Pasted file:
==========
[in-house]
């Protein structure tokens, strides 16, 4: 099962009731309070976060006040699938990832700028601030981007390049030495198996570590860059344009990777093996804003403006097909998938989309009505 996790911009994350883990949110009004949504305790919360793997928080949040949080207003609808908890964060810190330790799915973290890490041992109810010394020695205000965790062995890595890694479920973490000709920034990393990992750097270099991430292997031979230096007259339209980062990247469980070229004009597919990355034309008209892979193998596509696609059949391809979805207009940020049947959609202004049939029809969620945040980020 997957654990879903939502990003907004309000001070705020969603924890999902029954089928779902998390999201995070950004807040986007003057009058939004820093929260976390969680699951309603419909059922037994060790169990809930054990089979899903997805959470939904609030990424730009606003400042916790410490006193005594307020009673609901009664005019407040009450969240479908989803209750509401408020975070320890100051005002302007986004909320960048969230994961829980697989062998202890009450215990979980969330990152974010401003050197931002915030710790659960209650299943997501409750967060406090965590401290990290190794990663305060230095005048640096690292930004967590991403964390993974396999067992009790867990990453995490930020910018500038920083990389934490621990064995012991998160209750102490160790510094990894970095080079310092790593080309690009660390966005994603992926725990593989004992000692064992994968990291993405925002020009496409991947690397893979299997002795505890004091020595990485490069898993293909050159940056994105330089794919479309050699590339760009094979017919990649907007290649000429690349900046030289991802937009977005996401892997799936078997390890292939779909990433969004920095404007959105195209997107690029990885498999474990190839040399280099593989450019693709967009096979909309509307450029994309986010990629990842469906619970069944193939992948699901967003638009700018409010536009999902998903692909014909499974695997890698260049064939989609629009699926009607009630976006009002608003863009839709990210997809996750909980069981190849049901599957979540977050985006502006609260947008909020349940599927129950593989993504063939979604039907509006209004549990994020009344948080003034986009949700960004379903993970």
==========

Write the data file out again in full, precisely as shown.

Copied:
[in-house]
């Protein structure tokens, strides 16, 4: 099962009731309070976060006040699938990832700028601030981007390049030495198996570590860059344009990777093996804003403006097909998938989309009505 996790911009994350883990949110009004949504305790919360793997928080949040949080207003609808908890964060810190330790799915973290890490041992109810010394020695205000965790062995890595890694479920973490000709920034990393990992750097270099991430292997031979230096007259339209980062990247469980070229004009597919990355034309008209892979193998596509696609059949391809979805207009940020049947959609202004049939029809969620945040980020 997957654990879903939502990003907004309000001070705020969603924890999902029954089928779902998390999201995070950004807040986007003057009058939004820093929260976390969680699951309603419909059922037994060790169990809930054990089979899903997805959470939904609030990424730009606003400042916790410490006193005594307020009673609901009664005019407040009450969240479908989803209750509401408020975070320890100051005002302007986004909320960048969230994961829980697989062998202890009450215990979980969330990152974010401003050197931002915030710790659960209650299943997501409750967060406090965590401290990290190794990663305060230095005048640096690292930004967590991403964390993974396999067992009790867990990453995490930020910018500038920083990389934490621990064995012991998160209750102490160790510094990894970095080079310092790593080309690009660390966005994603992926725990593989004992000692064992994968990291993405925002020009496409991947690397893979299997002795505890004091020595990485490069898993293909050159940056994105330089794919479309050699590339760009094979017919990649907007290649000429690349900046030289991802937009977005996401892997799936078997390890292939779909990433969004920095404007959105195209997107690029990885498999474990190839040399280099593989450019693709967009096979909309509307450029994309986010990629990842469906619970069944193939992948699901967003638009700018409010536009999902998903692909014909499974695997890698260049064939989609629009699926009607009630976006009002608003863009839709990210997809996750909980069981190849049901599957979540977050985006502006609260947008909020349940599927129950593989993504063939979604039907509006209004549990994020009344948080003034986009949700960004379903993970």